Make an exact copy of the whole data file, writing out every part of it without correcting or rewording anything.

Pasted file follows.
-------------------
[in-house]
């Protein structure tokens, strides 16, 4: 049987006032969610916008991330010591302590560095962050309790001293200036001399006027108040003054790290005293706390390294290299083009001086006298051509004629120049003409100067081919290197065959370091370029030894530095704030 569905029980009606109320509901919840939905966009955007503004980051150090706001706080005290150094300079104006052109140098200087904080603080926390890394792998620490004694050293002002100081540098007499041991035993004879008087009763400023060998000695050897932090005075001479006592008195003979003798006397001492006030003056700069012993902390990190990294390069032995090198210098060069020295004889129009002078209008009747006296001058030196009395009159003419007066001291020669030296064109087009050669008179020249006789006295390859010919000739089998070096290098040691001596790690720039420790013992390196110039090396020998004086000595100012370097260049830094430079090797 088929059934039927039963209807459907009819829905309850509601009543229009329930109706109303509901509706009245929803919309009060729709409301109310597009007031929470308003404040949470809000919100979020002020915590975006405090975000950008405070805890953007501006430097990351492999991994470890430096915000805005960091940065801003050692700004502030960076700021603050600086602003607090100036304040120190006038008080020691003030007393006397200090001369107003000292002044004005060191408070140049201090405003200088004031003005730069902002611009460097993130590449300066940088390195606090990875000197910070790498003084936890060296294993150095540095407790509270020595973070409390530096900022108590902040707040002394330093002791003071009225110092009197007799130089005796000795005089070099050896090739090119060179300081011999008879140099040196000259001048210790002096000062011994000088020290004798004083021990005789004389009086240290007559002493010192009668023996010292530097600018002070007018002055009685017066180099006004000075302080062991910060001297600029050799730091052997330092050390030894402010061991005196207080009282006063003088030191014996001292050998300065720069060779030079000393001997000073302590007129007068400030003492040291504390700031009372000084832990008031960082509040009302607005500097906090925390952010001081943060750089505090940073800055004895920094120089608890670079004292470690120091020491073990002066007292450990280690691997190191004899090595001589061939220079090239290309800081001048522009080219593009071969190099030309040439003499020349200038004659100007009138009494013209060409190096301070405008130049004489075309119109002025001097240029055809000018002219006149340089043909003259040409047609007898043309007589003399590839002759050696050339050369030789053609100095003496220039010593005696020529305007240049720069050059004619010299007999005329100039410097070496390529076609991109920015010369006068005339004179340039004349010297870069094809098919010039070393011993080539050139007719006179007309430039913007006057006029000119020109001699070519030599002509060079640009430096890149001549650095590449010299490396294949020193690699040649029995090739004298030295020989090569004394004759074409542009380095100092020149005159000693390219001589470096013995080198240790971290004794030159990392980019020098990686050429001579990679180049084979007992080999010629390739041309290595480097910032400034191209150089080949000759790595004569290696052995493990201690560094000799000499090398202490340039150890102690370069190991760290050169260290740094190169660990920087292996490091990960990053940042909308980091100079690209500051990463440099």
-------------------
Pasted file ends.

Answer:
[in-house]
């Protein structure tokens, strides 16, 4: 049987006032969610916008991330010591302590560095962050309790001293200036001399006027108040003054790290005293706390390294290299083009001086006298051509004629120049003409100067081919290197065959370091370029030894530095704030 569905029980009606109320509901919840939905966009955007503004980051150090706001706080005290150094300079104006052109140098200087904080603080926390890394792998620490004694050293002002100081540098007499041991035993004879008087009763400023060998000695050897932090005075001479006592008195003979003798006397001492006030003056700069012993902390990190990294390069032995090198210098060069020295004889129009002078209008009747006296001058030196009395009159003419007066001291020669030296064109087009050669008179020249006789006295390859010919000739089998070096290098040691001596790690720039420790013992390196110039090396020998004086000595100012370097260049830094430079090797 088929059934039927039963209807459907009819829905309850509601009543229009329930109706109303509901509706009245929803919309009060729709409301109310597009007031929470308003404040949470809000919100979020002020915590975006405090975000950008405070805890953007501006430097990351492999991994470890430096915000805005960091940065801003050692700004502030960076700021603050600086602003607090100036304040120190006038008080020691003030007393006397200090001369107003000292002044004005060191408070140049201090405003200088004031003005730069902002611009460097993130590449300066940088390195606090990875000197910070790498003084936890060296294993150095540095407790509270020595973070409390530096900022108590902040707040002394330093002791003071009225110092009197007799130089005796000795005089070099050896090739090119060179300081011999008879140099040196000259001048210790002096000062011994000088020290004798004083021990005789004389009086240290007559002493010192009668023996010292530097600018002070007018002055009685017066180099006004000075302080062991910060001297600029050799730091052997330092050390030894402010061991005196207080009282006063003088030191014996001292050998300065720069060779030079000393001997000073302590007129007068400030003492040291504390700031009372000084832990008031960082509040009302607005500097906090925390952010001081943060750089505090940073800055004895920094120089608890670079004292470690120091020491073990002066007292450990280690691997190191004899090595001589061939220079090239290309800081001048522009080219593009071969190099030309040439003499020349200038004659100007009138009494013209060409190096301070405008130049004489075309119109002025001097240029055809000018002219006149340089043909003259040409047609007898043309007589003399590839002759050696050339050369030789053609100095003496220039010593005696020529305007240049720069050059004619010299007999005329100039410097070496390529076609991109920015010369006068005339004179340039004349010297870069094809098919010039070393011993080539050139007719006179007309430039913007006057006029000119020109001699070519030599002509060079640009430096890149001549650095590449010299490396294949020193690699040649029995090739004298030295020989090569004394004759074409542009380095100092020149005159000693390219001589470096013995080198240790971290004794030159990392980019020098990686050429001579990679180049084979007992080999010629390739041309290595480097910032400034191209150089080949000759790595004569290696052995493990201690560094000799000499090398202490340039150890102690370069190991760290050169260290740094190169660990920087292996490091990960990053940042909308980091100079690209500051990463440099």